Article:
Mon, Nov

The densely populated Narragansett Bay Watershed produces many benefits for people. The ecosystem provides recreational opportunities, food, storm and flood protection, natural beauty, and important cultural significance to the region.


The October 23rd Narragansett Bay Estuary Program Workshop in Providence, Rhode Island included the official release of the program’s 2017 report.

That report tracks 24 indicators of the system’s overall health status, as well as recommending collaborative solutions for improving environmental conditions within the watershed. While the report says that the water in the Bay is getting cleaner due to restrictions on harmful chemicals and reductions in nutrient and pathogen pollution, it also states that:

“Stressors associated with climate change are increasing rapidly. Air and water temperatures are warming, the intensity and seasonality of precipitation are changing, and sea level is rising. These stressors are already causing ecological responses such as altering the estuarine fish community, with warm-water species increasing and cold-water species declining. Impacts of climate change on the cities, towns, and ecosystem of Narragansett Bay are projected to intensify, such as increased flooding and erosion of coastal properties, loss of salt marshes, and potentially more beach closures due to pathogens. Adaptation will require well- informed action by local communities.”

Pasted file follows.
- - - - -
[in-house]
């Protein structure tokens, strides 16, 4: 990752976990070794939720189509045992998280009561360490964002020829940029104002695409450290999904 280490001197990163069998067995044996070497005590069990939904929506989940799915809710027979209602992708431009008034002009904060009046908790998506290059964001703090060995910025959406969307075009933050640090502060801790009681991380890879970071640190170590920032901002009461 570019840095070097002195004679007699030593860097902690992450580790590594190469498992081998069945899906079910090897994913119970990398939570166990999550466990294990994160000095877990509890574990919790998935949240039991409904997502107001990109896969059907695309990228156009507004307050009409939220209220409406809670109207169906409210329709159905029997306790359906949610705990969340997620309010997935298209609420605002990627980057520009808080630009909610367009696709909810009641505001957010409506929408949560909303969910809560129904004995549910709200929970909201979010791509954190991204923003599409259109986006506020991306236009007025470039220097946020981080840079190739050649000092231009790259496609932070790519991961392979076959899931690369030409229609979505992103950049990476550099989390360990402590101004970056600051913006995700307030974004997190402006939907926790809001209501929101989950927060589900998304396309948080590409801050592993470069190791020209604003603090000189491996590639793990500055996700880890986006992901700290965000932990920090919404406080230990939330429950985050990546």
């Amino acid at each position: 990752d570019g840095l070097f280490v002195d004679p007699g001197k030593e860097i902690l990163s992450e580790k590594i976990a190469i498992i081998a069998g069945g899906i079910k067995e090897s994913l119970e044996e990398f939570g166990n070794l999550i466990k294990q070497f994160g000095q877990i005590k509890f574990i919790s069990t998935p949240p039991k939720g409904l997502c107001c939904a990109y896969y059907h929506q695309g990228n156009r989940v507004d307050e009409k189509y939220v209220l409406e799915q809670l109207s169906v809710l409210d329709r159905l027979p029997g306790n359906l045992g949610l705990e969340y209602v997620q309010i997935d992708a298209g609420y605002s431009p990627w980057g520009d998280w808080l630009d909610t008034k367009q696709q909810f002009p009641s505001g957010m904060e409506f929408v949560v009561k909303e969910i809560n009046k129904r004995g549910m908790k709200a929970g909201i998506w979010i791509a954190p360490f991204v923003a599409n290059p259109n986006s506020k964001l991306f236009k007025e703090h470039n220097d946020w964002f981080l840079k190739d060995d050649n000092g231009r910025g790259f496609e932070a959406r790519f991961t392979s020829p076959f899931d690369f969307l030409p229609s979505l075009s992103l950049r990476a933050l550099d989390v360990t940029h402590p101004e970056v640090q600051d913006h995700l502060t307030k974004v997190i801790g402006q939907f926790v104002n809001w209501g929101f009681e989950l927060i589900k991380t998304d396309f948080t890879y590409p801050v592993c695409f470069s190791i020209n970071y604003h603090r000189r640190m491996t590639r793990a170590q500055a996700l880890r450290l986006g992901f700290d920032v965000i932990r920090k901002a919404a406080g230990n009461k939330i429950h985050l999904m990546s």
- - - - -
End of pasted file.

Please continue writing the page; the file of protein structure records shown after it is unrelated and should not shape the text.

The Climate Change Stressors in the 500 page report are:

  • Air temperature increased approximately 1.5°C (2.7°F) from 1960 to 2015, while the increase in Bay water temperature was slightly greater at 1.6°C (2.9°F). Climate projections suggest that air temperature in the region will increase another 2 to 6°C (5 to 10°F) by 2100.
  • Annual precipitation has increased 0.4 to 0.7 inches per decade since 1895, and the amount falling during intense storms has increased 71 percent since 1965. Local projections include greater frequency, volume, and intensity and changing seasonality of precipitation.
  • Sea level in Rhode Island rose nine inches as measured at the tide gauge in Newport from 1930 to 2015 and 6.6 inches at Providence from 1938 to 2015. NOAA projects that sea level at Newport could rise as much as 3.4 feet by 2050 and eleven feet by 2100, considering factors such as rapid melting of land-based polar ice.

The Narragansett Bay Estuary Program is one of 28 programs designated as estuaries of national significance under the EPA’s National Estuary Program. The program helps protect and restore the water quality and ecological integrity of the Narragansett Bay itself as well as the million acre Narragansett Bay watershed. In 2015, the Estuary Program celebrated 30 years of protection and restoration of the Narragansett Bay watershed.